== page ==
- August 17, 2020
Pilot project helps children create and save special memories
Children and young people who are close to someone with motor neurone disease (MND) are being given the chance to create, capture and store memories of their loved one thanks to a pilot project launching this week.
The Motor Neurone Disease Association has partnered with the Nick Smith Foundation to develop Treasure Boxes, for children aged four to ten, and Memory Boxes, for those aged over ten.
The boxes are being trialled in Milton Keynes, Manchester, Calderdale and Huddersfield, and offered to children and young people close to someone newly diagnosed with MND. Filled with a range of activities aimed at prompting memories to be made and captured for the future, children and young people can now create a life-long resource to treasure.
They join a catalogue of specialist resources for children and young people offered by the Association, which include the ‘MND Buddies’ web hub, workbooks and information guides.
Laura Willix, Children and Young People’s Service Development Manager at the MND Association, said:
“The trauma felt by children, young people and the wider family after an MND diagnosis can be devastating. Our Treasure and Memory Boxes are interactive, tactile and aim to support children and young people gather special memories, or bits of treasured information to help them emotionally cope with some of the challenges they may face.
“Our work with children and young people has informed the development of the Boxes. They told us how hearing family anecdotes or sharing stories can help them connect to their family member with MND while they are still alive. And, after death, something as simple as seeing their loved one’s handwriting can help retain that connection.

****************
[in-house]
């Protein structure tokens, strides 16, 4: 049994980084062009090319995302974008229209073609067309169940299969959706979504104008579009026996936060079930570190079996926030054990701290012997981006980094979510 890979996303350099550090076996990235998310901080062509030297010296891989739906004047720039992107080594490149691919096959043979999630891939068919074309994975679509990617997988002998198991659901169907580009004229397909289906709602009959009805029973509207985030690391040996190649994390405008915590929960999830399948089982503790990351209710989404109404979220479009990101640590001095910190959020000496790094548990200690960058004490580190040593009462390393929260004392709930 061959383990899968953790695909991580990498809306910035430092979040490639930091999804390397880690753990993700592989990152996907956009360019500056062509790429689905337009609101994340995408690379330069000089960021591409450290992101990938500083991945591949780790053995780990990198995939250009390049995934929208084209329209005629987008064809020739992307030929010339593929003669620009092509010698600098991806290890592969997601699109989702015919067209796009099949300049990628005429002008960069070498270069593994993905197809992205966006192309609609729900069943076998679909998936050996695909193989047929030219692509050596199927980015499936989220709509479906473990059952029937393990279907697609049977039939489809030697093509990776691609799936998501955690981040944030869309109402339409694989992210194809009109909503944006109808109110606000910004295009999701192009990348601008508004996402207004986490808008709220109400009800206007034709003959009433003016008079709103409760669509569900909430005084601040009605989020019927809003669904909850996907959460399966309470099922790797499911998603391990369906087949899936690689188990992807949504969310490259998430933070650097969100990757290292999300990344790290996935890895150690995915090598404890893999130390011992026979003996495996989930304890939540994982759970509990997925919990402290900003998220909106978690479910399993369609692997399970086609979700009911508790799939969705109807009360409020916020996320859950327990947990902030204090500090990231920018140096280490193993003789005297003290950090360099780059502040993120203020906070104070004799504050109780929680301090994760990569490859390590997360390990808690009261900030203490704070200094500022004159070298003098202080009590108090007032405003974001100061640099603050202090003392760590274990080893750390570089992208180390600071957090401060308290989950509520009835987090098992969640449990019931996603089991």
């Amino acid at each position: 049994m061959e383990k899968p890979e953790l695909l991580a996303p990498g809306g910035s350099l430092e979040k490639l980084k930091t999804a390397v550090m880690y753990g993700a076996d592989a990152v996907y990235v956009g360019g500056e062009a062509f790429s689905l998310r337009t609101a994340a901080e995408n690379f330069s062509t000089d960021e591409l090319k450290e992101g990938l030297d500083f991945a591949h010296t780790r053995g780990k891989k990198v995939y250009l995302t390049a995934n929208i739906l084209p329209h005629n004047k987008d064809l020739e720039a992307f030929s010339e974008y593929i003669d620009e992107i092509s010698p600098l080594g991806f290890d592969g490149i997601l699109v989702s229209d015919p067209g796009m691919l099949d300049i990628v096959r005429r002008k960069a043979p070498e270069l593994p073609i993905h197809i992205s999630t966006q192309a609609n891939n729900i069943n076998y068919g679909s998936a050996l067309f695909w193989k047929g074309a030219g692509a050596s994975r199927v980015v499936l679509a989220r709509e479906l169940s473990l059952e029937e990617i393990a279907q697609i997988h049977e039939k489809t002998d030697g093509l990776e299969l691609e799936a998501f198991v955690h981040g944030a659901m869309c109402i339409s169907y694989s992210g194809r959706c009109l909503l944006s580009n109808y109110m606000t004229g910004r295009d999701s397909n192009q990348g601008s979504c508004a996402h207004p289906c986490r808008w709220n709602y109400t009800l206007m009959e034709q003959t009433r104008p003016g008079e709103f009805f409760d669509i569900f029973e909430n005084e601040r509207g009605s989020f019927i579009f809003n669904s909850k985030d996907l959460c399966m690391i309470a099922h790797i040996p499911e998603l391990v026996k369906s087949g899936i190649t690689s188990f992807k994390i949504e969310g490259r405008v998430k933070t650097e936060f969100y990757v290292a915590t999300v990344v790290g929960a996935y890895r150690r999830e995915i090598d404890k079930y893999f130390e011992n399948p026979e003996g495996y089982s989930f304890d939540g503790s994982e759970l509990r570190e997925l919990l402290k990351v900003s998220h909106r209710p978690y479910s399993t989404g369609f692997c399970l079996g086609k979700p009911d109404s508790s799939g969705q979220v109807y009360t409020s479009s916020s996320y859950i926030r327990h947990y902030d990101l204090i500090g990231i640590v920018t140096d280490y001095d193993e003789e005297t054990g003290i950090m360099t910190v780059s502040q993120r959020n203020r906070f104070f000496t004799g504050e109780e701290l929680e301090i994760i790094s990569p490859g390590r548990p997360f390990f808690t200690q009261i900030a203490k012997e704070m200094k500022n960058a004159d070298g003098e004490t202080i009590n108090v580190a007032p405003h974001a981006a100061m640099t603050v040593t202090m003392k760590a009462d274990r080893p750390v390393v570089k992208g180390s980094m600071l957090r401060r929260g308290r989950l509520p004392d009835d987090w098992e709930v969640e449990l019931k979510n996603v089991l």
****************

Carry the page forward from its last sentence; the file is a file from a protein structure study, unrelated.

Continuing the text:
“For the person with MND, the Boxes support them to talk with their children about their life story and guide them through some simple steps to sharing.
“Our aim is that the Boxes will help children and young people feel more able to cope and allow for discussion between the family members about what lies ahead.”
The trial is part of a joint project, funded by the Nick Smith Foundation. The charity was formed in 2018 after the death of father-of-two Nick Smith from Calderdale, West Yorkshire. The 38-year old died from MND 101 days after being diagnosed.
Stephen Naylor, chair of the Nick Smith Foundation and Nick’s brother-in-law, said:
“When Nick was diagnosed, knowing what to do to ensure his young children, Hadyn and Georgia, remembered him was difficult. That is why this project is so important to us. We want other families to have access to something that we wish Nick and the family together could have shared and created before he died.
“We are proud to be working with the MND Association on this important project and have worked closely with their team to share our experiences, test the items which have been added to the boxes and make sure they can be used to help families when they are trying to cope with the worst possible news.”
Feedback and evaluation from this pilot will influence further development of the Treasure and Memory Boxes with the aim of the scheme being made available more widely